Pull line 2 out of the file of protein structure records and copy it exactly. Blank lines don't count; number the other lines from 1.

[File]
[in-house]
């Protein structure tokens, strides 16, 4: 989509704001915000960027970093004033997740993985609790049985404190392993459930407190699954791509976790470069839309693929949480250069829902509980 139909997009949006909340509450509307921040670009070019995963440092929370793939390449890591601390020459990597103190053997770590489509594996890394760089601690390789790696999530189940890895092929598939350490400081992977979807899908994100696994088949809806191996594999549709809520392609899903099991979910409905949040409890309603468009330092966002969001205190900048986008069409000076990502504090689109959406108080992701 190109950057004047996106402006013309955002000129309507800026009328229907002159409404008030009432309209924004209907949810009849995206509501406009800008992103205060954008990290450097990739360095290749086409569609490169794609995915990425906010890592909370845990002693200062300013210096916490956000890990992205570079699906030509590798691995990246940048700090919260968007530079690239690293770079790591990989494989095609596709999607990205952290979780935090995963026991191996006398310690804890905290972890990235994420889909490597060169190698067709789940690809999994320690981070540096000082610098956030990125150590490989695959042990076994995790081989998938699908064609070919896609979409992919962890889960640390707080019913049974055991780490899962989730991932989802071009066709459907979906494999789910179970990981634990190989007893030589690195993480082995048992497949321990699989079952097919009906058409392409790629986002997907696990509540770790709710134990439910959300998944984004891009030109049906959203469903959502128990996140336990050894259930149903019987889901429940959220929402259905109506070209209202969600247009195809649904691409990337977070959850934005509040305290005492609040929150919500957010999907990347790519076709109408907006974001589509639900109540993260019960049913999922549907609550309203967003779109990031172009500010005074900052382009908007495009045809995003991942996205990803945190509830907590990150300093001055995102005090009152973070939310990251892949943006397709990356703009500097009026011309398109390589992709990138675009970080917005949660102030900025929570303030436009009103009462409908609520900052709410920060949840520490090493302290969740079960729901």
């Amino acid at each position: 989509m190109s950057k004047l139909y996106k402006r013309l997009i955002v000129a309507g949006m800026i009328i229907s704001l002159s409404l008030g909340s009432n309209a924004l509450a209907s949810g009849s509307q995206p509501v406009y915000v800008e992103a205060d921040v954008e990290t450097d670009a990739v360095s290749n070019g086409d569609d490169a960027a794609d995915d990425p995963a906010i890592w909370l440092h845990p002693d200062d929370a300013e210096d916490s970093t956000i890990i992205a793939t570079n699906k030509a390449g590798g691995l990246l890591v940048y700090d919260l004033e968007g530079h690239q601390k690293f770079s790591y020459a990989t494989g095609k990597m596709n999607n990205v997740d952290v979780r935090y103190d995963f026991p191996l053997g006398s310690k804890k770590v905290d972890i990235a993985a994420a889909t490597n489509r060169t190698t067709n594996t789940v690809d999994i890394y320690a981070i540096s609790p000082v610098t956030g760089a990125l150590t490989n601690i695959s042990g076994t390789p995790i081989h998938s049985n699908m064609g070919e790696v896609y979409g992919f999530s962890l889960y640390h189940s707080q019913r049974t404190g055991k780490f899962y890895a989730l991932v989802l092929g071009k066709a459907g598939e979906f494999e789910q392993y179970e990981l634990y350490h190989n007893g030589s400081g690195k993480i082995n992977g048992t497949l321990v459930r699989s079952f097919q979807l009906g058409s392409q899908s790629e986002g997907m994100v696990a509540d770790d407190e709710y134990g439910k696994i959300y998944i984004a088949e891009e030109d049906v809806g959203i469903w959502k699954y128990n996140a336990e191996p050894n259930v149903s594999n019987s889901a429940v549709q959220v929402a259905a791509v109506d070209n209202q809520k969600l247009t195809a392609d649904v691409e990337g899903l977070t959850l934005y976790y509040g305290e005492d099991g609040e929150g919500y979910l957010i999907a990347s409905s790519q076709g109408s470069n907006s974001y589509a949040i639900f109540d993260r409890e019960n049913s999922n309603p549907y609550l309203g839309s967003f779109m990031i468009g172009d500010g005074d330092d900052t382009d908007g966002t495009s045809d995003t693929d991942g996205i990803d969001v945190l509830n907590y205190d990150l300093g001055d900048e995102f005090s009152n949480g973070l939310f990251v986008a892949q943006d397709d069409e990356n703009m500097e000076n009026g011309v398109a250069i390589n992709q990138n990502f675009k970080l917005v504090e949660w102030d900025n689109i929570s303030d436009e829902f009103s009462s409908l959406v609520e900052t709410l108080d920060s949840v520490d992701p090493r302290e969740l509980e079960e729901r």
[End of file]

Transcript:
């Protein structure tokens, strides 16, 4: 989509704001915000960027970093004033997740993985609790049985404190392993459930407190699954791509976790470069839309693929949480250069829902509980 139909997009949006909340509450509307921040670009070019995963440092929370793939390449890591601390020459990597103190053997770590489509594996890394760089601690390789790696999530189940890895092929598939350490400081992977979807899908994100696994088949809806191996594999549709809520392609899903099991979910409905949040409890309603468009330092966002969001205190900048986008069409000076990502504090689109959406108080992701 190109950057004047996106402006013309955002000129309507800026009328229907002159409404008030009432309209924004209907949810009849995206509501406009800008992103205060954008990290450097990739360095290749086409569609490169794609995915990425906010890592909370845990002693200062300013210096916490956000890990992205570079699906030509590798691995990246940048700090919260968007530079690239690293770079790591990989494989095609596709999607990205952290979780935090995963026991191996006398310690804890905290972890990235994420889909490597060169190698067709789940690809999994320690981070540096000082610098956030990125150590490989695959042990076994995790081989998938699908064609070919896609979409992919962890889960640390707080019913049974055991780490899962989730991932989802071009066709459907979906494999789910179970990981634990190989007893030589690195993480082995048992497949321990699989079952097919009906058409392409790629986002997907696990509540770790709710134990439910959300998944984004891009030109049906959203469903959502128990996140336990050894259930149903019987889901429940959220929402259905109506070209209202969600247009195809649904691409990337977070959850934005509040305290005492609040929150919500957010999907990347790519076709109408907006974001589509639900109540993260019960049913999922549907609550309203967003779109990031172009500010005074900052382009908007495009045809995003991942996205990803945190509830907590990150300093001055995102005090009152973070939310990251892949943006397709990356703009500097009026011309398109390589992709990138675009970080917005949660102030900025929570303030436009009103009462409908609520900052709410920060949840520490090493302290969740079960729901």